Papa John's PR crisis lessons

Image source: Mr. Blue MauMau via Flickr

Papa John’s is striving to recover from a PR crisis and restore its image. Its ongoing crisis management dilemma illustrates the difficulty of reputation management and how a PR crisis can damage a firm’s bottom line and very existence.

Papa John’s chairman and founder John Schnatter resigned after using a racial slur during a conference call this summer. Schnatter resigned as CEO last December after blaming poor sales on the NFL’s response to players who kneeled during the National Anthem. The company promptly sought to distance itself from the former CEO and remove his image from its pizza boxes and other marketing materials. It also worked to block him from gaining more control of the company.

The incident shows the dangers of closely linking a single person with the brand’s image. Sales have slumped, its stock price has slumped, and analysts issued sell recommendations.

Anti-Bias Training and Diversity Measures

In a new company website post titled Our Core Values, Papa John’s new CEO Steve Ritchie outlined the company’s steps to repair its image.

Employees are completing anti-bias training and the company is adding diversity to its ranks. Its leadership team has already finished training. The company is conducting an internal audit on diversity and inclusion practices. It is launching a minority-owned franchise expansion and development program and creating a foundation to support “causes that bring people together.”

The training seems to follow the example of Starbucks which mandated anti-bias training after two black men were arrested while waiting for a friend at a Philadelphia store.

The Twitter Video

Papa John’s also responded to criticisms with an advertisement that showcased customers’ criticisms. In its video on Twitter, the pizza chain collected tweets that lambasted the restaurant and accused it of racism. With melancholic music playing, Papa John’s interspersed its response among the attacks: “We heard you. You expected better from Papa John’s. So did we.”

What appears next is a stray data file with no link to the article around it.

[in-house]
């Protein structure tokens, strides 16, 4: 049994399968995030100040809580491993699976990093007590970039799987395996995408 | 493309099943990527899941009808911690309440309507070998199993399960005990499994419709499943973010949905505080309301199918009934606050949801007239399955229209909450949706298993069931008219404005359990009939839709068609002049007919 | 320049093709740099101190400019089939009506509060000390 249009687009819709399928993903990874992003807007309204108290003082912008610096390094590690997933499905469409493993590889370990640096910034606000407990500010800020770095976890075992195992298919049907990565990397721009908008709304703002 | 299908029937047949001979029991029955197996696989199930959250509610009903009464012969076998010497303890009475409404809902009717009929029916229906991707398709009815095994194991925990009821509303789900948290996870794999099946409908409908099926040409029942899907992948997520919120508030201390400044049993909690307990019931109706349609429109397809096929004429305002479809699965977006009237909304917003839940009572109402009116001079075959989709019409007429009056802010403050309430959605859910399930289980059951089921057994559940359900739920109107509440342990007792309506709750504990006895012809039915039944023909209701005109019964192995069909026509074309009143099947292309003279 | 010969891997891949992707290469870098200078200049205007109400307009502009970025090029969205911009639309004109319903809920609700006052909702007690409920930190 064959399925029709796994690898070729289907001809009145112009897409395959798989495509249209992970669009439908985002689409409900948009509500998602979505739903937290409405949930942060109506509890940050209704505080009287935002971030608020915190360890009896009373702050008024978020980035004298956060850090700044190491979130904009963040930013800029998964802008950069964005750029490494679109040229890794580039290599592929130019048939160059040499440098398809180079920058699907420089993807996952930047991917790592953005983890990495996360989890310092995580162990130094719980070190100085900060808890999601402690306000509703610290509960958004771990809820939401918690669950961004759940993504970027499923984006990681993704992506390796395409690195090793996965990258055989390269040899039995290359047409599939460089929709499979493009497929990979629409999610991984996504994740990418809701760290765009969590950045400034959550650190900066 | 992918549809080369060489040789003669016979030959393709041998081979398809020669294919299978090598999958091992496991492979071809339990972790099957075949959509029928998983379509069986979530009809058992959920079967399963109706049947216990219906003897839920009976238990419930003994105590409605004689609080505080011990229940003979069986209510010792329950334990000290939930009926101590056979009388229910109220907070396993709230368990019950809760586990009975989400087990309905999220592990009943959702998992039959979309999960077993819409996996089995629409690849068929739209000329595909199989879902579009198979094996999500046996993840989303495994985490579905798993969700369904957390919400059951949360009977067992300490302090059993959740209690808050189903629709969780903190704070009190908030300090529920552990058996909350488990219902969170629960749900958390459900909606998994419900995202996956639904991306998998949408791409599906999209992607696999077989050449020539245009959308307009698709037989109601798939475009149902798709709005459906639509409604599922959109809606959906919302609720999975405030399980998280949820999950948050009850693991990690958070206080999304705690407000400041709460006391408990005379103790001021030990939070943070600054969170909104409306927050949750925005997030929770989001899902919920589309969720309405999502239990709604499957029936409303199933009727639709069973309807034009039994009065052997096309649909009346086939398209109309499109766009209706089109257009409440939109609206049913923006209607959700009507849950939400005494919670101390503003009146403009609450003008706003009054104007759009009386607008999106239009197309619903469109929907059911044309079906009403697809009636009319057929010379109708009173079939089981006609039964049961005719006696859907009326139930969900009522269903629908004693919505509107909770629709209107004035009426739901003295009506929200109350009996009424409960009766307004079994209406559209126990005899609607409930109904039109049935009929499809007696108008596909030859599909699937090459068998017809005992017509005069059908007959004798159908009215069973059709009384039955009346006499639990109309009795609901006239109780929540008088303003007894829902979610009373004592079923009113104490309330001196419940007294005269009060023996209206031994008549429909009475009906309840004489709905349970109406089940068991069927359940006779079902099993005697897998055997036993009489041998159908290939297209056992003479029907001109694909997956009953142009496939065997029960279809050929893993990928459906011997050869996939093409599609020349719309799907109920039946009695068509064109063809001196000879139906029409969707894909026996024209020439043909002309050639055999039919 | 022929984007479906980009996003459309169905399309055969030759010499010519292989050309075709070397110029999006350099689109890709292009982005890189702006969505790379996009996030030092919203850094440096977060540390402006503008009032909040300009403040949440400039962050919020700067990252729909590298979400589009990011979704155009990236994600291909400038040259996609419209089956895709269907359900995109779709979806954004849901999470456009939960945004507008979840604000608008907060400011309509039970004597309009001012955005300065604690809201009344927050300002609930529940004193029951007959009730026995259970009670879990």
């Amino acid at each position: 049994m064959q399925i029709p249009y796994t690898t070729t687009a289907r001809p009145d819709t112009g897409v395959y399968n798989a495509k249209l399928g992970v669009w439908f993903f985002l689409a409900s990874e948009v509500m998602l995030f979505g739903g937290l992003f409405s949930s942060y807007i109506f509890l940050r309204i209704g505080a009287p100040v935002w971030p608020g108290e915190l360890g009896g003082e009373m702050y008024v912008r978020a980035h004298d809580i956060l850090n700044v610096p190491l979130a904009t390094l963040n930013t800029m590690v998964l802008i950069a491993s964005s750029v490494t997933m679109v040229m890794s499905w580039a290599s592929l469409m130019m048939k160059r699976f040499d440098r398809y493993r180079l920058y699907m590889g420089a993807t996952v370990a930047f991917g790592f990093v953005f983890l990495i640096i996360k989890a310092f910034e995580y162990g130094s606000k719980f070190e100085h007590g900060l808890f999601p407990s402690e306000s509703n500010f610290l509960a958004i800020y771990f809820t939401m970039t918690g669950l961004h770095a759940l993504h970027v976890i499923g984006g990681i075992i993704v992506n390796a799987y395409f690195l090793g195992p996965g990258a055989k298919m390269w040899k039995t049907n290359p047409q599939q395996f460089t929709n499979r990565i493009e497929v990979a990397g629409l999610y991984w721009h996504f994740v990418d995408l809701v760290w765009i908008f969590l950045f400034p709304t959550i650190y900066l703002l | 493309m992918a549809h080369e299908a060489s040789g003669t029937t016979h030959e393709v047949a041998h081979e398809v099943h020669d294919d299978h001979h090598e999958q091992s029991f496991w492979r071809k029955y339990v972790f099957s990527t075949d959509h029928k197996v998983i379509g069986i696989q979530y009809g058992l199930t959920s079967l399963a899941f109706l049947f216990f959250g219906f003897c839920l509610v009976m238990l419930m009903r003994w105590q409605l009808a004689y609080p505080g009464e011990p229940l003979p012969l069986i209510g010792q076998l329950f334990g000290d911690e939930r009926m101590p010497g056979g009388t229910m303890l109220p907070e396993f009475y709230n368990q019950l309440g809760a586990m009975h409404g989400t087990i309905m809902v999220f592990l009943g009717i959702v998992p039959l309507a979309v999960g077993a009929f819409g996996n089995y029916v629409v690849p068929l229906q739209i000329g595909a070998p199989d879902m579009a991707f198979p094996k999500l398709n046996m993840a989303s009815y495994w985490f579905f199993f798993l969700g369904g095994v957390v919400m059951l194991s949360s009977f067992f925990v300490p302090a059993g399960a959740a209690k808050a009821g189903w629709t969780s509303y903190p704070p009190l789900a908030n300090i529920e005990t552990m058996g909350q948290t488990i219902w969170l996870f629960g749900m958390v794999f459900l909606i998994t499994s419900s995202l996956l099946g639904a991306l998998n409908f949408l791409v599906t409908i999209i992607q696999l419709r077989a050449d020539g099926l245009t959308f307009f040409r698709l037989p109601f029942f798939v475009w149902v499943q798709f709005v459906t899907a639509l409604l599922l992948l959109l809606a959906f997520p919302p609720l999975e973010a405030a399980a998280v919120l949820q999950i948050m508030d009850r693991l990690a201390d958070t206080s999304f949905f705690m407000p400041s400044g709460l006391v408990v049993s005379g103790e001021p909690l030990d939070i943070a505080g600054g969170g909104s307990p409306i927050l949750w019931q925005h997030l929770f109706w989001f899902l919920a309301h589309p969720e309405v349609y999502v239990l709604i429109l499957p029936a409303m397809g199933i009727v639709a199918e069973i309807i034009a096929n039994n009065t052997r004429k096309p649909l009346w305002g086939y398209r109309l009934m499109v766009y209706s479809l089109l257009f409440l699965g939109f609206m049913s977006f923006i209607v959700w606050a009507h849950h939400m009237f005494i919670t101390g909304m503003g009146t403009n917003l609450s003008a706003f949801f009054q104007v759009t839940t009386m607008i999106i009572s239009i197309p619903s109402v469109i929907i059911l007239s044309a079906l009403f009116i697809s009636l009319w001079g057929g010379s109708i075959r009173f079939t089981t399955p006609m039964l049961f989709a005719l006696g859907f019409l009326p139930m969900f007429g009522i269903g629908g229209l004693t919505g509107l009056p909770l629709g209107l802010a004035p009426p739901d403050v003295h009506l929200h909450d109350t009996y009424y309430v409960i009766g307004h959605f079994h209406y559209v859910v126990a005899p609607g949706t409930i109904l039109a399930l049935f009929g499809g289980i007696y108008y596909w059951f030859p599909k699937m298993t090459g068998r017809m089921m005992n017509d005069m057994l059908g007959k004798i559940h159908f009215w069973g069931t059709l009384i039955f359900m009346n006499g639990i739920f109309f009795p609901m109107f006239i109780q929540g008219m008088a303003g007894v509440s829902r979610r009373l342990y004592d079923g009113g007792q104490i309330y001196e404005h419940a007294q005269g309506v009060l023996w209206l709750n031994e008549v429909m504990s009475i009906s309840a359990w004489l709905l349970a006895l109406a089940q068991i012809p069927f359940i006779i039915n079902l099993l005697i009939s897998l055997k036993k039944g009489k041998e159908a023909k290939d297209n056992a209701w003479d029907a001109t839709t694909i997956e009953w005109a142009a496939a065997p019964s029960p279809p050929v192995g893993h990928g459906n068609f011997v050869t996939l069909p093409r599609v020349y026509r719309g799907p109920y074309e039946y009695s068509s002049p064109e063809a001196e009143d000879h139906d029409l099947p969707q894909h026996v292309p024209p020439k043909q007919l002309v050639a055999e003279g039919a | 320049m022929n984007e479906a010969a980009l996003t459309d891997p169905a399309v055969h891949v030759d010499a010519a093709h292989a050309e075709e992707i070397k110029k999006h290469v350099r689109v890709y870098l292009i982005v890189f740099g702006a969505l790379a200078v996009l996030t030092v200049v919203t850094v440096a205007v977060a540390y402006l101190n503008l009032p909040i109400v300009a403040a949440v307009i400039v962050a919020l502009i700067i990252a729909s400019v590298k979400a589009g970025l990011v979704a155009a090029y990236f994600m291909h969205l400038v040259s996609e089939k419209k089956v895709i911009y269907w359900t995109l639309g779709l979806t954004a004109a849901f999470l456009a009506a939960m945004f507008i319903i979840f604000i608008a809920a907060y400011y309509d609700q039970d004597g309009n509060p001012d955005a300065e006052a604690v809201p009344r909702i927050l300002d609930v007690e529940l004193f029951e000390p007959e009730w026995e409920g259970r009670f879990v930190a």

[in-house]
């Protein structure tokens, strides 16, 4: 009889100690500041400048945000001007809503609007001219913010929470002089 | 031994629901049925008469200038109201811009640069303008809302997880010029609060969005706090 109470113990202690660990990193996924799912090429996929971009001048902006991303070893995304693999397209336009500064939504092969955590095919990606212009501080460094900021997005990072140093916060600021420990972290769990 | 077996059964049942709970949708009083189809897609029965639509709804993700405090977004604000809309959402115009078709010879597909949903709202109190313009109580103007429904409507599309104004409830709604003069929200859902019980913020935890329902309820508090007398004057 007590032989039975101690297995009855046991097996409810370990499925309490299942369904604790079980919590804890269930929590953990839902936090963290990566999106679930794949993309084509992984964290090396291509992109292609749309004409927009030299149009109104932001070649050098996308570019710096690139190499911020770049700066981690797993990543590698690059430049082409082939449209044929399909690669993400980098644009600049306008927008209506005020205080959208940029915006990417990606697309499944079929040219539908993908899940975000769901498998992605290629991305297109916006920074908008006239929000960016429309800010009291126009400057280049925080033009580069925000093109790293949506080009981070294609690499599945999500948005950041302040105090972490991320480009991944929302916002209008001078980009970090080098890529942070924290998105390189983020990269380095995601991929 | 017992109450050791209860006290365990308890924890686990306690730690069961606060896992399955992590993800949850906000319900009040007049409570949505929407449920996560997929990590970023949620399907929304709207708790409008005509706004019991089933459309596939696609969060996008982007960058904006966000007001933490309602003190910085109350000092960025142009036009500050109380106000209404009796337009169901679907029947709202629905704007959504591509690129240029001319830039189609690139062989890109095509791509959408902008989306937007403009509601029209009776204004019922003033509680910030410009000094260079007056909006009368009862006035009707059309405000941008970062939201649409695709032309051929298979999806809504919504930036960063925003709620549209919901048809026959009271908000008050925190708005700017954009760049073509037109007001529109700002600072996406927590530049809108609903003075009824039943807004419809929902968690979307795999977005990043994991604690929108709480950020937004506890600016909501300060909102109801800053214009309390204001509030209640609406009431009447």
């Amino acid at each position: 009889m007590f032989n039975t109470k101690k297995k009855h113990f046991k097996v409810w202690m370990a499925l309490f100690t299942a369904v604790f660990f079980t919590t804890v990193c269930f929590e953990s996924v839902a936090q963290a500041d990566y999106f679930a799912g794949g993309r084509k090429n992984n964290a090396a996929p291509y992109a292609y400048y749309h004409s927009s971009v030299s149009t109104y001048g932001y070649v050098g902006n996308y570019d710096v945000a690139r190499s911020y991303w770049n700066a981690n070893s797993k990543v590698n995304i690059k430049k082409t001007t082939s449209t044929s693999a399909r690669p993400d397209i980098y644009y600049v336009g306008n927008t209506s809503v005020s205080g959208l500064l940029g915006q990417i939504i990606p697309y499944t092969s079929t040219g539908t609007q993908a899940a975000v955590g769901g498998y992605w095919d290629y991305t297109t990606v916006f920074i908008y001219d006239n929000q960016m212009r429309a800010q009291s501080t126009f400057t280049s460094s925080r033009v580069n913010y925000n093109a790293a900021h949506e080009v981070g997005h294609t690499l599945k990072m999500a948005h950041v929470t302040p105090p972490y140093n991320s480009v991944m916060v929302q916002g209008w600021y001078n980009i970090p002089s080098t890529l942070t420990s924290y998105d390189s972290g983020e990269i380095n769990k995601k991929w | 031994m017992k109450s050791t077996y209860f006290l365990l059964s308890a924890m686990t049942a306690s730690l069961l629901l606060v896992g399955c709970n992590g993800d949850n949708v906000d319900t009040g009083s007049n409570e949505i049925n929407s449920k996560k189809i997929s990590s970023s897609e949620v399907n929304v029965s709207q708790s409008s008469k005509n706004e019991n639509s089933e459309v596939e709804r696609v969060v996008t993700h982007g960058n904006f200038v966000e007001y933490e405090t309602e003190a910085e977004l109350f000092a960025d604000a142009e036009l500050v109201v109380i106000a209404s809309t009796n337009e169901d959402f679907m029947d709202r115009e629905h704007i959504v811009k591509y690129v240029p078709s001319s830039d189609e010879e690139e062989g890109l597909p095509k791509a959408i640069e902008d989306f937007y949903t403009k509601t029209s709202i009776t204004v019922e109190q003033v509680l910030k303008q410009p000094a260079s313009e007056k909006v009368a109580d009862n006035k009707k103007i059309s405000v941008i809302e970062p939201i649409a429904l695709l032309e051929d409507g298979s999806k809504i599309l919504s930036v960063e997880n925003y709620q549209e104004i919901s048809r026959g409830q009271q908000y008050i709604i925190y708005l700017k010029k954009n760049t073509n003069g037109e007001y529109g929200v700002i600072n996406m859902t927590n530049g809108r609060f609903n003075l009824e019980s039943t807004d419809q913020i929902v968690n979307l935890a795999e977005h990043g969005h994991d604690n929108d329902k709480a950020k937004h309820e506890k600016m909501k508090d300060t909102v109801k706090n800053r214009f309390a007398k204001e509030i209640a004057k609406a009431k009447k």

“Thank you for your anger …” then replaces “anger” with “criticism” and then “honesty.”

“It is making us better,” the video states.

The ad and Ritchie’s statement received mixed reviews. Many Twitter users responded with even more disparagement and sarcastic comments. Some said it fell short of saying “sorry” and seemed insincere, and included vague language.

“Ritchie had to do something direct and, many would say, he did this reasonably well,” writes marketing and advertising consultant Chris Matyszczyk in Inc. “Although the claim that consumer anger is “making us better” would need a little explaining. Better how, exactly?”

Ongoing Feud Causes a PR Nightmare

Schnatter’s ongoing feud with Papa John’s new management creates a PR thorn.

Schnatter sued the pizza chain and accused the board of acting negligently or staging a possible “coup,” according to CNBC.

With the website as a mouthpiece, Schnatter blamed the new management for the company’s problems and for “a toxic senior management culture, and serious misconduct at the top levels of our leadership.” The former CEO for whom the company is named is now attacking his namesake company.

“This is a PR and brand nightmare,” Juan Martinez, a crisis communications expert and president of JMart Strategies, told CNBC. “Not to mention a huge problem for its bottom line, as we see more and more partners walk away from them.”

The pizza chain has little intellectual property value except for its brand equity – and now that may be ruined. A PR crisis has now turned into an existential crisis for Papa John’s. The company may not survive.

Bottom Line: Papa John’s new CEO is taking steps to rebuild the brand’s image following accusations of racism and the ouster of its founder and chairman. However, the pizza restaurant faces serious hurdles. Continuing public feuds with the former CEO won’t let its PR problems disappear and may cause the company to die.